Health sector cannot be improved only by resources
Increasing allocation for the health sector is a common and justified demand in Bangladesh. With an allocation of 0.9 percent of gross domestic product and less than five percent of total budget expenditure the country has very little healthcare investment for its citizens. In the current fiscal year (FY 2020) per capita allocation is only Tk 1,537. As a result, out of pocket expenditure is as high as 66 percent. That is, if the health cost is Tk 100, government's support is Taka 34 and the patient spends Tk 66. This may not be a problem for those having the ability and access to private healthcare services, but the larger section of the population find it hard to finance their health needs.
Of course, the commendable progress made by Bangladesh in achieving some of the health related targets cannot be overlooked. For example, life expectancy at birth has increased to 72 years in 2017 compared to 65.2 years in 2005, infant mortality rate per 1,000 live births has reduced from 50 in 2005 to 24 in 2017, under five mortality rate per 1,000 live births has reduced from 68 in 2005 to 31 in 2017, and maternal mortality ratio per 100,000 live births has reduced from 348 in 2005 to 172 in 2017. Increased immunisation coverage, and contraceptive prevalence rate, control of diarrhoea and tuberculosis are also among the remarkable advancements in the health sector.
These have been possible due to targeted policies and investment in the sector by the government, the private sector, non-government organisations and development partners. Among the recent policies, the National Health Policy 2011 recognises health as a right of citizens. It aims to achieve better health for all and strengthen primary health and emergency care for all. It also advocates for equitable access to healthcare by gender, disability and poverty. The other important initiative—the Health, Population and Nutrition Sector Programme covering the period 2017-2022 aims to move towards "Universal Health Coverage" and achieve health-related Sustainable Development Goals. Moreover, the Health Care Financing Strategy for the period 2012-2032 has the objective to reduce out of pocket payments to 32 percent by 2032, and raise the health budget to 15 percent of the national budget by 2032. One of the major initiatives for bringing primary healthcare services to the doorsteps of the people in rural areas has been the establishment of community clinics.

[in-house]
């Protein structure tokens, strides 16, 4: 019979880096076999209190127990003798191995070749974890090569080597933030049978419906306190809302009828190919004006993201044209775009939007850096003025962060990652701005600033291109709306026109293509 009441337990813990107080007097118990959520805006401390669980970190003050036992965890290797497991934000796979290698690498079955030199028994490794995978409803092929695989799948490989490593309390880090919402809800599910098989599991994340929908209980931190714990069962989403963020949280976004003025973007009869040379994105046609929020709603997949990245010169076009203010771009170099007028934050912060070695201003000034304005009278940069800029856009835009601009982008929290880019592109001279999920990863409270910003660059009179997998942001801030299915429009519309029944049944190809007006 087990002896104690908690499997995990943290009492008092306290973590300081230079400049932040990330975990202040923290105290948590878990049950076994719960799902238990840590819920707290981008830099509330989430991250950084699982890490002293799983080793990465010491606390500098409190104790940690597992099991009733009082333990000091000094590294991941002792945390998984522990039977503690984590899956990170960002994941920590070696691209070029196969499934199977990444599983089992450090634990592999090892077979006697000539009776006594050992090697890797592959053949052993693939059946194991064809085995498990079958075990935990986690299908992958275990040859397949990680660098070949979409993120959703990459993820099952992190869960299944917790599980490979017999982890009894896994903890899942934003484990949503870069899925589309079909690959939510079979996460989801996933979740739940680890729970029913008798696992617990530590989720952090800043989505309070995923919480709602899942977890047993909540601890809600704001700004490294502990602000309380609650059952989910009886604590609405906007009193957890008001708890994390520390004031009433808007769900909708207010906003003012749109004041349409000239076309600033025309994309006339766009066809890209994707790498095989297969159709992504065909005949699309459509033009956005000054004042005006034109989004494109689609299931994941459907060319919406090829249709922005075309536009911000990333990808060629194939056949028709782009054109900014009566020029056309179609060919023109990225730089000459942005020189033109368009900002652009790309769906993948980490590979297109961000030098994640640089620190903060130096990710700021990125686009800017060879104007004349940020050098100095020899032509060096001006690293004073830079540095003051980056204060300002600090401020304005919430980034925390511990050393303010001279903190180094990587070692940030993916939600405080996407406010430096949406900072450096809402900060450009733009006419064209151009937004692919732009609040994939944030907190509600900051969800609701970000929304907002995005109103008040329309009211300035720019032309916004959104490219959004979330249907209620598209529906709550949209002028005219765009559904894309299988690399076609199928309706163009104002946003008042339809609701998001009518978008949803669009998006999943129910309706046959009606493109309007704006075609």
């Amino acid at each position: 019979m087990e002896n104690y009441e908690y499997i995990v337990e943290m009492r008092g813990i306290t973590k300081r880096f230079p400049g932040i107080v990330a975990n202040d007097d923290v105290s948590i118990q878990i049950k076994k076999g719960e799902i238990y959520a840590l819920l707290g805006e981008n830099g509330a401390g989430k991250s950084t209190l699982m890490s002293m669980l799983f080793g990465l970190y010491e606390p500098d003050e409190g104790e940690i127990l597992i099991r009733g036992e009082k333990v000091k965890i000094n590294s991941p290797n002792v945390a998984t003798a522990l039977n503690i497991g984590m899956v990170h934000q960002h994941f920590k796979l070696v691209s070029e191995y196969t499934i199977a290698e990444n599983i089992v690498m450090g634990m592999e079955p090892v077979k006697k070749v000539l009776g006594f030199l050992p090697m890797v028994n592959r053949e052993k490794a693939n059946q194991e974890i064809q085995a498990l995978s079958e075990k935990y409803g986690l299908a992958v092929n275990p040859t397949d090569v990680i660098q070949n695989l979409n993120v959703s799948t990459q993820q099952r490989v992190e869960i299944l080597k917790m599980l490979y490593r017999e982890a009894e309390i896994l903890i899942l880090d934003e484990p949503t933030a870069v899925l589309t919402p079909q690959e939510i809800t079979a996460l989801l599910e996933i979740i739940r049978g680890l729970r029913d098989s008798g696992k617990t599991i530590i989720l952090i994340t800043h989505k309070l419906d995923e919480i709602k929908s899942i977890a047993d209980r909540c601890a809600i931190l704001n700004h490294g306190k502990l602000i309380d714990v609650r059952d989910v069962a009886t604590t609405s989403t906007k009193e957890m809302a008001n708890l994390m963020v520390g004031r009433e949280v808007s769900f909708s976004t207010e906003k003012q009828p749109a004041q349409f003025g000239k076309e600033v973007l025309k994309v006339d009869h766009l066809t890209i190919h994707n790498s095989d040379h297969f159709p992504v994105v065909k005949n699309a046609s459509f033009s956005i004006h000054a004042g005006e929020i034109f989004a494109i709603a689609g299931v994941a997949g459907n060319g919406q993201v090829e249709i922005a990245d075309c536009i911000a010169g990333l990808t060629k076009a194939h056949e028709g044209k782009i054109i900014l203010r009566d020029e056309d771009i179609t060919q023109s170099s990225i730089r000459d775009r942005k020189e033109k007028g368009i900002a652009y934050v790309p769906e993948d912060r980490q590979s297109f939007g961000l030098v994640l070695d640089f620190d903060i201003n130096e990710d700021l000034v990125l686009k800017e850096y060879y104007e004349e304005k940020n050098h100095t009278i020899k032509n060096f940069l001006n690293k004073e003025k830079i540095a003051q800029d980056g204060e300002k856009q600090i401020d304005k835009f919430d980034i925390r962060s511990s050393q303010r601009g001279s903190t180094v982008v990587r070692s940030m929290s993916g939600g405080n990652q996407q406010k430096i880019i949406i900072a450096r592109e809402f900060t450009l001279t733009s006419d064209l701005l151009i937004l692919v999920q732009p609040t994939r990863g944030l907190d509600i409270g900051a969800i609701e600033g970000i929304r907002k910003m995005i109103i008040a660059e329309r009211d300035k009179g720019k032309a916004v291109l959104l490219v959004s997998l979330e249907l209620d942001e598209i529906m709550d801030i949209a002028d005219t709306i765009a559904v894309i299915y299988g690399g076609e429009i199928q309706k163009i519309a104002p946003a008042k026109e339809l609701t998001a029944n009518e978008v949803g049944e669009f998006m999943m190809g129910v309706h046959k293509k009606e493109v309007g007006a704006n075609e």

But resource allocation and policy formulation are only a part of the solution to the health challenges in Bangladesh. There are larger issues related to the sector, such as what is the quality of the expenditure, who gets how much, how much is wasted, what is the human resource situation, what type of management, regulatory and governance are in place and what is the accountability mechanism.
Currently, health outcomes across various sections of the society indicate that everyone does not benefit equally from the existing public healthcare system. The poor are more exposed to diseases because of their living conditions, lack of access to safe and clean environments, and poor-quality healthcare. Therefore, during health crisis such as COVID-19 they are the ones who are most vulnerable. However, they do not get any priority in accessing healthcare.
Management is another key issue in the health sector. Shortages of nurses, midwives and medical technologists are acute. There is one registered doctor for 1,581 people. The vacancy rate of doctors in rural, remote and hard-to-reach areas is high. Absenteeism is also common. Higher salaries alone cannot attract doctors to stay at their duty stations unless there are provisions of good education for their children and other public amenities. This is related to the bigger issue of decentralised development policy which is absent at present. In many public hospitals, equipment is available but positions of technicians or anaesthetists are vacant. Recruitment and retention is important. Equally important is training and development of health workers. There are incidences when hospitals have machines but no one knows how to operate those. While the machine loses life under the dust, patients die due to such negligence.